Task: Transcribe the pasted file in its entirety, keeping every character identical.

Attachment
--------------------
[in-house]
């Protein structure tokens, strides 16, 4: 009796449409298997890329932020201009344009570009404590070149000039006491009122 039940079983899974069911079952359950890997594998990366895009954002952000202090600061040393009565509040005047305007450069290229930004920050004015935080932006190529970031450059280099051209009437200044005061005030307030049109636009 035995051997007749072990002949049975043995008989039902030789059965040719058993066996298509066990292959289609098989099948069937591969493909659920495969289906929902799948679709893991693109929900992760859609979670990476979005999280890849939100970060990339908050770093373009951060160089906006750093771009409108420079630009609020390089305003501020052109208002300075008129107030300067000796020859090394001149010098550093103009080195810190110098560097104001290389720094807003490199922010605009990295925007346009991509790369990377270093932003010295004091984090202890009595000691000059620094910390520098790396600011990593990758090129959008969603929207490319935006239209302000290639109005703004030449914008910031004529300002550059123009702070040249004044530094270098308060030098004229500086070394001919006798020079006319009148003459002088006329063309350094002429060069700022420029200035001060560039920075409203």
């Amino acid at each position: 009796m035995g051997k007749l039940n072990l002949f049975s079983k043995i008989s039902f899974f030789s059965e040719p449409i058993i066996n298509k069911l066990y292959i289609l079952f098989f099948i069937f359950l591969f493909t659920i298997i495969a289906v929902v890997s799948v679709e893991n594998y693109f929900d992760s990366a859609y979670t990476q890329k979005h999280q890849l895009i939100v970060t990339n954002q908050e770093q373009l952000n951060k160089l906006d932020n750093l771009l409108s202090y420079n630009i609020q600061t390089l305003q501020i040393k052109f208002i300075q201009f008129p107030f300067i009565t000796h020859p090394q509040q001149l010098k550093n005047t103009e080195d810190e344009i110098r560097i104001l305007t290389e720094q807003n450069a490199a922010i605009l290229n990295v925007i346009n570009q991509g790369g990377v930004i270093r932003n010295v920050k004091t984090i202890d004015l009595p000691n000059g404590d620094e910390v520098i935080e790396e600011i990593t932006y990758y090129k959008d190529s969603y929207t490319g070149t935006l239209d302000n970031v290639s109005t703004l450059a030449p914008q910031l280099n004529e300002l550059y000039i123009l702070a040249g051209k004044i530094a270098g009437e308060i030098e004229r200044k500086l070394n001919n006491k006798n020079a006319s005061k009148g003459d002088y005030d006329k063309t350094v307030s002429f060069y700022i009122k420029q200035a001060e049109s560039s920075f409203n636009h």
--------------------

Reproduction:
[in-house]
């Protein structure tokens, strides 16, 4: 009796449409298997890329932020201009344009570009404590070149000039006491009122 039940079983899974069911079952359950890997594998990366895009954002952000202090600061040393009565509040005047305007450069290229930004920050004015935080932006190529970031450059280099051209009437200044005061005030307030049109636009 035995051997007749072990002949049975043995008989039902030789059965040719058993066996298509066990292959289609098989099948069937591969493909659920495969289906929902799948679709893991693109929900992760859609979670990476979005999280890849939100970060990339908050770093373009951060160089906006750093771009409108420079630009609020390089305003501020052109208002300075008129107030300067000796020859090394001149010098550093103009080195810190110098560097104001290389720094807003490199922010605009990295925007346009991509790369990377270093932003010295004091984090202890009595000691000059620094910390520098790396600011990593990758090129959008969603929207490319935006239209302000290639109005703004030449914008910031004529300002550059123009702070040249004044530094270098308060030098004229500086070394001919006798020079006319009148003459002088006329063309350094002429060069700022420029200035001060560039920075409203």
């Amino acid at each position: 009796m035995g051997k007749l039940n072990l002949f049975s079983k043995i008989s039902f899974f030789s059965e040719p449409i058993i066996n298509k069911l066990y292959i289609l079952f098989f099948i069937f359950l591969f493909t659920i298997i495969a289906v929902v890997s799948v679709e893991n594998y693109f929900d992760s990366a859609y979670t990476q890329k979005h999280q890849l895009i939100v970060t990339n954002q908050e770093q373009l952000n951060k160089l906006d932020n750093l771009l409108s202090y420079n630009i609020q600061t390089l305003q501020i040393k052109f208002i300075q201009f008129p107030f300067i009565t000796h020859p090394q509040q001149l010098k550093n005047t103009e080195d810190e344009i110098r560097i104001l305007t290389e720094q807003n450069a490199a922010i605009l290229n990295v925007i346009n570009q991509g790369g990377v930004i270093r932003n010295v920050k004091t984090i202890d004015l009595p000691n000059g404590d620094e910390v520098i935080e790396e600011i990593t932006y990758y090129k959008d190529s969603y929207t490319g070149t935006l239209d302000n970031v290639s109005t703004l450059a030449p914008q910031l280099n004529e300002l550059y000039i123009l702070a040249g051209k004044i530094a270098g009437e308060i030098e004229r200044k500086l070394n001919n006491k006798n020079a006319s005061k009148g003459d002088y005030d006329k063309t350094v307030s002429f060069y700022i009122k420029q200035a001060e049109s560039s920075f409203n636009h």